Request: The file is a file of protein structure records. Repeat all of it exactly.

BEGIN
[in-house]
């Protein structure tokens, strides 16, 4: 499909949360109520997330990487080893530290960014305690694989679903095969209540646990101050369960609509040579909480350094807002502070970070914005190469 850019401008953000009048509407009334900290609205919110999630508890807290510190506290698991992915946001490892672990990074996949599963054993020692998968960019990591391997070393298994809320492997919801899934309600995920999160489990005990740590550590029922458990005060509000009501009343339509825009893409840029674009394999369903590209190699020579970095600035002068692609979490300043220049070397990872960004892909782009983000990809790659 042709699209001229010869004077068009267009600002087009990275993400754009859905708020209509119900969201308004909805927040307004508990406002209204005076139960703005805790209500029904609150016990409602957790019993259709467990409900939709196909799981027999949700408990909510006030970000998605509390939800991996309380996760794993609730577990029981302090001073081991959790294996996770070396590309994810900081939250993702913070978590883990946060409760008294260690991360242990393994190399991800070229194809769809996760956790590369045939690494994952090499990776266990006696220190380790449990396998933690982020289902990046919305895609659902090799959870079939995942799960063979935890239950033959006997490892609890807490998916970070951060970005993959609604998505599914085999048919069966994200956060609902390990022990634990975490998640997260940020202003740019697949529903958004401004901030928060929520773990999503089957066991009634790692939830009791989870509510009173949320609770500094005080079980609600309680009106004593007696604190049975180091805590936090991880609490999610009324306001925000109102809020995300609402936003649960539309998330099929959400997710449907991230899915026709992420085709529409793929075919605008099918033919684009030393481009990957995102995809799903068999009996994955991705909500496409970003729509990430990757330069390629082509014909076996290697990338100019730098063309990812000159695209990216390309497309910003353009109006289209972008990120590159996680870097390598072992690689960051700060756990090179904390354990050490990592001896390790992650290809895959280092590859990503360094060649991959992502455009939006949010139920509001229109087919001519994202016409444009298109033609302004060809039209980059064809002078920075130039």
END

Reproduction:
[in-house]
């Protein structure tokens, strides 16, 4: 499909949360109520997330990487080893530290960014305690694989679903095969209540646990101050369960609509040579909480350094807002502070970070914005190469 850019401008953000009048509407009334900290609205919110999630508890807290510190506290698991992915946001490892672990990074996949599963054993020692998968960019990591391997070393298994809320492997919801899934309600995920999160489990005990740590550590029922458990005060509000009501009343339509825009893409840029674009394999369903590209190699020579970095600035002068692609979490300043220049070397990872960004892909782009983000990809790659 042709699209001229010869004077068009267009600002087009990275993400754009859905708020209509119900969201308004909805927040307004508990406002209204005076139960703005805790209500029904609150016990409602957790019993259709467990409900939709196909799981027999949700408990909510006030970000998605509390939800991996309380996760794993609730577990029981302090001073081991959790294996996770070396590309994810900081939250993702913070978590883990946060409760008294260690991360242990393994190399991800070229194809769809996760956790590369045939690494994952090499990776266990006696220190380790449990396998933690982020289902990046919305895609659902090799959870079939995942799960063979935890239950033959006997490892609890807490998916970070951060970005993959609604998505599914085999048919069966994200956060609902390990022990634990975490998640997260940020202003740019697949529903958004401004901030928060929520773990999503089957066991009634790692939830009791989870509510009173949320609770500094005080079980609600309680009106004593007696604190049975180091805590936090991880609490999610009324306001925000109102809020995300609402936003649960539309998330099929959400997710449907991230899915026709992420085709529409793929075919605008099918033919684009030393481009990957995102995809799903068999009996994955991705909500496409970003729509990430990757330069390629082509014909076996290697990338100019730098063309990812000159695209990216390309497309910003353009109006289209972008990120590159996680870097390598072992690689960051700060756990090179904390354990050490990592001896390790992650290809895959280092590859990503360094060649991959992502455009939006949010139920509001229109087919001519994202016409444009298109033609302004060809039209980059064809002078920075130039």